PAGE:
I didn’t answer but he watched the focus of my one good eye with his, and seemed satisfied I was looking. He held something up to me.
“We call our criminals vishori.” He forced his mouth around the unfamiliar sounds of Esponian. “We mark them with a V so we all will know. I have this for you, do you see? It is a D, a D for doiya.”
He held up a D-shaped piece of metal—a brand. The word fought its way through the haze of my mind.
Shenab walked away from me then, a small smile playing with his full mouth. My back screamed again, told me it could not bare this pain, told me it was too much. My healing surged again, only to be pushed back. The room spun and faded before me, twinkled senselessly, and I closed my eye against it. My ribs throbbed and my shoulders ached. The darkness tugged at me again, but that back part of my mind was insistent, almost frenzied, that I needed to focus, to pay attention.
Other parts of my mind flicked to alertness, fought back the dizziness and pain. Fear became a cold tickle down the inside of my spine that spread out, up, through every part of me until I became wide awake and choking with it. Tears pricked at my eyes and rolled over bitten, bloody lips that began working out silent prayers becoming pleas. Pleas for Seven and Song, for my mother and father, supplications to be saved from this, from more than I could possibly bear.
He stood as we came in, unfolding a lean body swathed in shades of the sea, to tower over everyone else in the room. Silver streaked through the dark tangles about his face, but he seemed ageless. And his eyes…ah, Ashta, his eyes. They were black and bottomless, a glimpse and I could feel myself slipping into the insanity inside.
“You have something for me, do you?” The Sorcerer peered past Tylen to me.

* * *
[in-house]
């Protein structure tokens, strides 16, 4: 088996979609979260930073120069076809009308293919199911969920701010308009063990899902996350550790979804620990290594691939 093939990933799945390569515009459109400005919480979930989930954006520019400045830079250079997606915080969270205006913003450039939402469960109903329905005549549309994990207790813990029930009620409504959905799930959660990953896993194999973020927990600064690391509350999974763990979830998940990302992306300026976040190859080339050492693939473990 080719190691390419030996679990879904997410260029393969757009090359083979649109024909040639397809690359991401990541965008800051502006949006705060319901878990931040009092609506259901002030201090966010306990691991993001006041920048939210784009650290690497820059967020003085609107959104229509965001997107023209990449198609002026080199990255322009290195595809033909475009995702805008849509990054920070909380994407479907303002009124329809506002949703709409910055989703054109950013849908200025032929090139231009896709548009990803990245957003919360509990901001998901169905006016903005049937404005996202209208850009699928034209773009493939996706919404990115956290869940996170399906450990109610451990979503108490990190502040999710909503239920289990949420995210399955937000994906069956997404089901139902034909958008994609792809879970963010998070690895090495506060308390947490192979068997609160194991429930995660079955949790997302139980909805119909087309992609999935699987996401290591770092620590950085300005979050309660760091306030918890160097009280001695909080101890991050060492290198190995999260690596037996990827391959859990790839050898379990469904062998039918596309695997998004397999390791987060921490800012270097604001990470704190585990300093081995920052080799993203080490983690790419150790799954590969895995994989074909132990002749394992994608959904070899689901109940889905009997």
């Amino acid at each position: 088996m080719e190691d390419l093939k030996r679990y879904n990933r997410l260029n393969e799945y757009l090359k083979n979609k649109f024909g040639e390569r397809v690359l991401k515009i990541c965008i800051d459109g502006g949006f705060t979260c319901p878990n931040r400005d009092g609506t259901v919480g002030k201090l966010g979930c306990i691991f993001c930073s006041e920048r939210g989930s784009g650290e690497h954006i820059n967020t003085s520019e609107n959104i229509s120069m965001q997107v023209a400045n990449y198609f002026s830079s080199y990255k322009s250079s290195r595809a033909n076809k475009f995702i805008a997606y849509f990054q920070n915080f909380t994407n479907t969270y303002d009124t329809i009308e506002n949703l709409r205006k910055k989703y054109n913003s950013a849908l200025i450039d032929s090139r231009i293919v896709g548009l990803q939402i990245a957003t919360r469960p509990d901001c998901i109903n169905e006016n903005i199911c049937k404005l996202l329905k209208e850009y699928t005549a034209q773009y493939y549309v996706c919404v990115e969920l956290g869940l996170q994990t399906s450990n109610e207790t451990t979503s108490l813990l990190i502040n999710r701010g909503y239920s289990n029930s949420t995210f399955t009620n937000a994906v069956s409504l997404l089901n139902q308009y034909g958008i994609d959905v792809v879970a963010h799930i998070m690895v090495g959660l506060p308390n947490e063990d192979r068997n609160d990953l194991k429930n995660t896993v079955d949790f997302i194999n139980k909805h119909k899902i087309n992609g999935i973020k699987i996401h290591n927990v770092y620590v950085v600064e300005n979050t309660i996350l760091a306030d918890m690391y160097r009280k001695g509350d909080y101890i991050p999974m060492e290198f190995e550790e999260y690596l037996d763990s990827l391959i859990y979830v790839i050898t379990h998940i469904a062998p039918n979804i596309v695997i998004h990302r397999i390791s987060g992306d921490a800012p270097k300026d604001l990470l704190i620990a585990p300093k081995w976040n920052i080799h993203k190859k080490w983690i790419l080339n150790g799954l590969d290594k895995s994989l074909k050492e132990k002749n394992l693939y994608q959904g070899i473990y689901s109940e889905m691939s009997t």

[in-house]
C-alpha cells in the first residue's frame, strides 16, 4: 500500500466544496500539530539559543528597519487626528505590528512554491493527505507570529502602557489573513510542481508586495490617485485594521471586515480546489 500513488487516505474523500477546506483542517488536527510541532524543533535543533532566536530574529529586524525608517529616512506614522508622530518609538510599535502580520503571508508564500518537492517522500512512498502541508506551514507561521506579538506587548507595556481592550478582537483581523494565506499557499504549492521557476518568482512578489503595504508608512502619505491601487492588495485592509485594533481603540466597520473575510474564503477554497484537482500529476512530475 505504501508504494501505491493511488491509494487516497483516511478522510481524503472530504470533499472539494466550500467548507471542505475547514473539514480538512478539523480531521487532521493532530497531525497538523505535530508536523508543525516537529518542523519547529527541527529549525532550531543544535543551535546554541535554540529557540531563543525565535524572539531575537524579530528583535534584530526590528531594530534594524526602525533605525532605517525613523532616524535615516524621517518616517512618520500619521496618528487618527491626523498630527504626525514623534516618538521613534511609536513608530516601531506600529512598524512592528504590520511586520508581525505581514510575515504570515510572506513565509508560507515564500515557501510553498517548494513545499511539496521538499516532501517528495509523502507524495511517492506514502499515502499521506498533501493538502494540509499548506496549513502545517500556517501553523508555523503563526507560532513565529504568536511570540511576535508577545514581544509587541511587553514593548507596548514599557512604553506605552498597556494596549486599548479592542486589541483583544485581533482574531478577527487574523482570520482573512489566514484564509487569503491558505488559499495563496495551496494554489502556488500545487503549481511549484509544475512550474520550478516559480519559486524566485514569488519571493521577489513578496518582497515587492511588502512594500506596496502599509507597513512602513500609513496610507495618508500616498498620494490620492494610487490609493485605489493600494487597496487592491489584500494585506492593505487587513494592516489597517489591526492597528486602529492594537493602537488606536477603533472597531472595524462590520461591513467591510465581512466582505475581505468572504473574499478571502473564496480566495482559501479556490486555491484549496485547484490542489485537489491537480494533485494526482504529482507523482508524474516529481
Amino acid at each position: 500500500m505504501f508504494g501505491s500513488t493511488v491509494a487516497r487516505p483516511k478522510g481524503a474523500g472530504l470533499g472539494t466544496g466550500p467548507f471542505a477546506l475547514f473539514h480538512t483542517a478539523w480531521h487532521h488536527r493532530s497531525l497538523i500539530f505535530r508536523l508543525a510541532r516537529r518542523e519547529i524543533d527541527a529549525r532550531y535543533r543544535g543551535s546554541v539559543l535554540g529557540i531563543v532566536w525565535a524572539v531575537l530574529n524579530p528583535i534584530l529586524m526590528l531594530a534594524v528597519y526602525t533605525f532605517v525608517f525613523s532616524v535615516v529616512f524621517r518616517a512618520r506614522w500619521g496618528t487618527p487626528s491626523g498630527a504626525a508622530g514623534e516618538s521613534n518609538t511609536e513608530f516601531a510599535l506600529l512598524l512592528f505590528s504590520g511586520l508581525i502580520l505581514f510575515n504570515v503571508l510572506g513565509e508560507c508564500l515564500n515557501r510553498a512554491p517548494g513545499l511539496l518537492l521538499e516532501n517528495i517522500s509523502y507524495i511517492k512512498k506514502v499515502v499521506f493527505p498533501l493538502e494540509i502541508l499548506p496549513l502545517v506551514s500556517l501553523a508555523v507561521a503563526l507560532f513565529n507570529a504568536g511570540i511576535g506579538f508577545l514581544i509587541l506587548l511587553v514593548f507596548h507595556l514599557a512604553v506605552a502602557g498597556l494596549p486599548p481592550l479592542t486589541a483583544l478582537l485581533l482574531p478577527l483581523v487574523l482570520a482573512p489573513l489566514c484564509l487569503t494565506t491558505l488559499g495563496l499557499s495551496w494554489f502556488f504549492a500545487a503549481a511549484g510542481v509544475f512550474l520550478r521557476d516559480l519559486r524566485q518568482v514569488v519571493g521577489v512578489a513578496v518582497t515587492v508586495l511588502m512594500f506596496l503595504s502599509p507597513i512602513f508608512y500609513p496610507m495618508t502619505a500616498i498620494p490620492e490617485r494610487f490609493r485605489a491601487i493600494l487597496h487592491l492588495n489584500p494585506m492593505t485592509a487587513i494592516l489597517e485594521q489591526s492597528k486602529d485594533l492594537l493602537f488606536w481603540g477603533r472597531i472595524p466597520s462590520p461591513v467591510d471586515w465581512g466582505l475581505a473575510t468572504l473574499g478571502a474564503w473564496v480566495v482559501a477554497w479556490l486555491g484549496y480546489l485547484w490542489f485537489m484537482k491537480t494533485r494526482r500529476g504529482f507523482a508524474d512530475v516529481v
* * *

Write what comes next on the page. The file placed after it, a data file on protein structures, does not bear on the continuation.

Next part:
“Something you’ve been looking for.” Tylen tugged me forward to display before this insane man.
Bile rose in the back of my throat.
“All powerful Arghast.” The Sorcerer’s voice wisped like wind through grass. “Can it…?” He looked back to Tylen and his face smoothed to caution. “What is it you want for this?”
The Sorcerer looked Tylen over like he was preparing to settle into a negotiation, but his eyes kept tugging back to me, giving away his weakness.
“Where is your sword?” He asked Tylen rather than counter his request.
My heart, already pounding in my ears and choking me at the back of my throat, leapt into a frenzy. Hepteta had that cursed sword. How could we overlook something so vital? People had been quick to notice when it rested on my hip.
“Something like this does not come to me without sacrifice.” Tylen answered easily.
The Sorcerer might have laughed, it was a strange rattling sound. “I will not give unlimited passage, even for her. You’ve always been an ambitious man, but lets be reasonable. I’ll give you one trip through the strait with no restrictions or taxes.”
“One trip?” Tylen scoffed. “No, you’ve hunted the seas for years looking for her. Let me take three ships through—once. No taxes, no restrictions, no harassments by your ships.”
The Sorcerer’s black eyes studied me hungrily, as though he’d already forgotten Tylen still stood before him. “Are you ready to go through with the three ships now?”
“I’m not foolish enough to leave her here and attempt to return.”
The Sorcerer’s laugh was unmistakable this time. It echoed hauntingly of waves crashing on rock.
“You can see them waiting.” Tylen gestured to the windows.